Social researchers, yoga teachers and people who have studied consciousness will tell you how important it is to speak kindly to yourself. In our thoughts and our self-talk, we can be harsh. This is especially true for those of us suffering from depression or anxiety.
How often have you f*cked something up, and then thought to yourself, "God, why did I do that? I should have known. I should have done this. Why didn't I do this? I can't handle this," etc. Yet most of us would never say those same things to someone we cared about for committing the same transgression.
If a friend or family member got laid off from their job, we would lift them up. We would say you're great, and even though it definitely sucks, I know you'll get back on your feet and find an awesome opportunity, You are strong and will persevere, and we will do anything we can to help you. However, if I lost my job, it's more than likely I would sink into depression. Can we practice speaking to ourselves as kindly as we speak to the people we love?
Self-criticism can be a good self-check, as long as it is in balance. When I make mistakes, I want to acknowledge them, make amends, learn and move on. However, there is a big difference between, "I did a sh*tty thing," and "I am a sh*tty person."
One is normal; none of us are perfect. The other is unreasonably negative and needs to go. Here are five ways to practice shifting self-talk from negative, to positive:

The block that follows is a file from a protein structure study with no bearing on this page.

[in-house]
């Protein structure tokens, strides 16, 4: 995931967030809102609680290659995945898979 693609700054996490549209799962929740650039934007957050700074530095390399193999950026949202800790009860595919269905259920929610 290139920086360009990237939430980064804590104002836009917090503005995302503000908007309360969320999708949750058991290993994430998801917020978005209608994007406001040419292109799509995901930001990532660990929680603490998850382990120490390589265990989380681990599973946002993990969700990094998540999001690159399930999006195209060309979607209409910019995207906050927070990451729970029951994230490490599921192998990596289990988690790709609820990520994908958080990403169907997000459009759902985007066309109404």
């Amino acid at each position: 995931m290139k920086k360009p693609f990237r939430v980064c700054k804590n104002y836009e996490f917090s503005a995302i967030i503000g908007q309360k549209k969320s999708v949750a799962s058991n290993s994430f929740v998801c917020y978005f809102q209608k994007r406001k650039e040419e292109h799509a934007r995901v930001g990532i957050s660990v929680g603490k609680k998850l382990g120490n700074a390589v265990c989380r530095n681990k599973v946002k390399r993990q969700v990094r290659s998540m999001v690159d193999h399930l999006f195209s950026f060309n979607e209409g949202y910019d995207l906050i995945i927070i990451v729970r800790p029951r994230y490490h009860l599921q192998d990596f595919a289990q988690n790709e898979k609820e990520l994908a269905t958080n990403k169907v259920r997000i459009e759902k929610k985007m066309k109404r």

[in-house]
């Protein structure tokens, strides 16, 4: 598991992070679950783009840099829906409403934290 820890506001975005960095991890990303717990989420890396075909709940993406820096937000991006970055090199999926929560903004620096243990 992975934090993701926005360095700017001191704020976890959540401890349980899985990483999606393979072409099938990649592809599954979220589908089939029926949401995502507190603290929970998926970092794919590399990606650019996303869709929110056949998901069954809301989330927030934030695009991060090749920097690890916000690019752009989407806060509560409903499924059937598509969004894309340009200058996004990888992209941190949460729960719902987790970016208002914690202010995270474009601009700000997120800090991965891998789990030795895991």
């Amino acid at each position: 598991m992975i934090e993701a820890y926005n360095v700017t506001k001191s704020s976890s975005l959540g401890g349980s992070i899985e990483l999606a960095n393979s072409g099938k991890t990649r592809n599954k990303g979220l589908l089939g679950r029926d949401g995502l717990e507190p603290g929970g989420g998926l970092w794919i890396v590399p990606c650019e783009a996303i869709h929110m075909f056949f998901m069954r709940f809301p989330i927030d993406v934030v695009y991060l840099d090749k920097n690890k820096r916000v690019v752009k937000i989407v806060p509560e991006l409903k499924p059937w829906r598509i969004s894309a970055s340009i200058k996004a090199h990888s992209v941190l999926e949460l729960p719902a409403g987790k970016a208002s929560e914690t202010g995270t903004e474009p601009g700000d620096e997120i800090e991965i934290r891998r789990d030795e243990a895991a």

1. Have a safe word.
When you find yourself starting to spiral into negative thinking, have a word or phrase you can say as a signal to yourself. Mine is "Pivot!"
When I find myself thinking negatively, I don't want to feed those negative thoughts, so I'll say, "Pivot!" It snaps me out of it and reminds me that we become what we think, and so I'll intentionally try to think about something else.
2. Get outside.
If you can't go outside, look up photos of nature on your phone or computer. Nature is a healer. Studies show that being exposed to nature, even virtually can increase connectedness and decrease anxiety. Smile up at the sun. Get out of your head, focus on the wind on your face or the beautiful green of trees.
3. Eat healthy.
I'm particularly hard on myself when I'm hangry. It's been beneficial to me to eat regular meals, and fill myself up with good food.
I consider it a form of self-love to put good things in my body. Even though it won't change the situation, at least I can feel good about my guacamole and cheese sandwich on whole wheat and melon lunch (don't knock it until you try it).
4. Call someone you trust.
Not everyone can hold space for us when we're being negative, and it's important to discern who can be trusted. When you're feeling sh*tty about yourself, the last thing you need is to reach out to someone who either doesn't have time for you, or simply affirms your fear that, yeah. You suck.
For me, that trusted person is my mom. She can meet me wherever I'm at and always says, "I love you. You're OK. Chin up."
No matter where you are, or what's going on, you can always breathe. Taking deep belly breaths grounds us, slows the heart-rate, gives us something to focus on and gets us out of our heads. I do a four-count inhale, and pause at the top. Then I do a four-count exhale, pausing at the bottom. Like Drew Barrymore in "Ever After" said, "Breathe. Just breathe."
At the end of the day, when it comes to self-talk, follow the rule your preschool teacher taught you:
If you don't have something nice to say, don't say anything at all. In the words of Robert T. Kiyosaki; "It's not what you say out of your mouth that determines your life, it's what you whisper to yourself that has the most power."